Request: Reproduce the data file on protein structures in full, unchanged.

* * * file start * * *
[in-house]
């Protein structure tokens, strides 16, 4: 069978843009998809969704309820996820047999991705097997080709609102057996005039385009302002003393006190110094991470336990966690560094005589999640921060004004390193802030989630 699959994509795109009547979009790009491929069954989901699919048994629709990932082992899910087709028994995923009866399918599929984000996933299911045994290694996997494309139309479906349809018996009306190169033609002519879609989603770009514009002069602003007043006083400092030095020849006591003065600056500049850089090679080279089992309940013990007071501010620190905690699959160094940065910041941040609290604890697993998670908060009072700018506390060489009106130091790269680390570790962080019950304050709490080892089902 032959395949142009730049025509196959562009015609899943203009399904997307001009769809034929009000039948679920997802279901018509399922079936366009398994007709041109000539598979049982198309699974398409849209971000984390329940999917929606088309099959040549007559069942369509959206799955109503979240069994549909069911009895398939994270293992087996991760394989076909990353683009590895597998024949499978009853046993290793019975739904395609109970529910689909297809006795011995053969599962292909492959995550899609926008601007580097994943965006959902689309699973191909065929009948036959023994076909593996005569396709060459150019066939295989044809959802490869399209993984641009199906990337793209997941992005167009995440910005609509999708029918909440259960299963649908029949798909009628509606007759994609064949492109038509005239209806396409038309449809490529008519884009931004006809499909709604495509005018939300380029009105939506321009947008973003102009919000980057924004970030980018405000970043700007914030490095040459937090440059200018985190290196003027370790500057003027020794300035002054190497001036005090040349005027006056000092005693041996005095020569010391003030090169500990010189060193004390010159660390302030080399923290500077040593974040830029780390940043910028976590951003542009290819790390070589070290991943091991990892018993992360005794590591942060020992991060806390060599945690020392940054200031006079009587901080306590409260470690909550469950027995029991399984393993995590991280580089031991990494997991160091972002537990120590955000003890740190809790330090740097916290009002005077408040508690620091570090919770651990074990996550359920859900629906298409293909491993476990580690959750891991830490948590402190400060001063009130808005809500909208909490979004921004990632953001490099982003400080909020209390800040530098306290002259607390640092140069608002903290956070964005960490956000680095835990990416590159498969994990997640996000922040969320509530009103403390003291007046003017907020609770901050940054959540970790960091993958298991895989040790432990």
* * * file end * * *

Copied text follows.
[in-house]
């Protein structure tokens, strides 16, 4: 069978843009998809969704309820996820047999991705097997080709609102057996005039385009302002003393006190110094991470336990966690560094005589999640921060004004390193802030989630 699959994509795109009547979009790009491929069954989901699919048994629709990932082992899910087709028994995923009866399918599929984000996933299911045994290694996997494309139309479906349809018996009306190169033609002519879609989603770009514009002069602003007043006083400092030095020849006591003065600056500049850089090679080279089992309940013990007071501010620190905690699959160094940065910041941040609290604890697993998670908060009072700018506390060489009106130091790269680390570790962080019950304050709490080892089902 032959395949142009730049025509196959562009015609899943203009399904997307001009769809034929009000039948679920997802279901018509399922079936366009398994007709041109000539598979049982198309699974398409849209971000984390329940999917929606088309099959040549007559069942369509959206799955109503979240069994549909069911009895398939994270293992087996991760394989076909990353683009590895597998024949499978009853046993290793019975739904395609109970529910689909297809006795011995053969599962292909492959995550899609926008601007580097994943965006959902689309699973191909065929009948036959023994076909593996005569396709060459150019066939295989044809959802490869399209993984641009199906990337793209997941992005167009995440910005609509999708029918909440259960299963649908029949798909009628509606007759994609064949492109038509005239209806396409038309449809490529008519884009931004006809499909709604495509005018939300380029009105939506321009947008973003102009919000980057924004970030980018405000970043700007914030490095040459937090440059200018985190290196003027370790500057003027020794300035002054190497001036005090040349005027006056000092005693041996005095020569010391003030090169500990010189060193004390010159660390302030080399923290500077040593974040830029780390940043910028976590951003542009290819790390070589070290991943091991990892018993992360005794590591942060020992991060806390060599945690020392940054200031006079009587901080306590409260470690909550469950027995029991399984393993995590991280580089031991990494997991160091972002537990120590955000003890740190809790330090740097916290009002005077408040508690620091570090919770651990074990996550359920859900629906298409293909491993476990580690959750891991830490948590402190400060001063009130808005809500909208909490979004921004990632953001490099982003400080909020209390800040530098306290002259607390640092140069608002903290956070964005960490956000680095835990990416590159498969994990997640996000922040969320509530009103403390003291007046003017907020609770901050940054959540970790960091993958298991895989040790432990």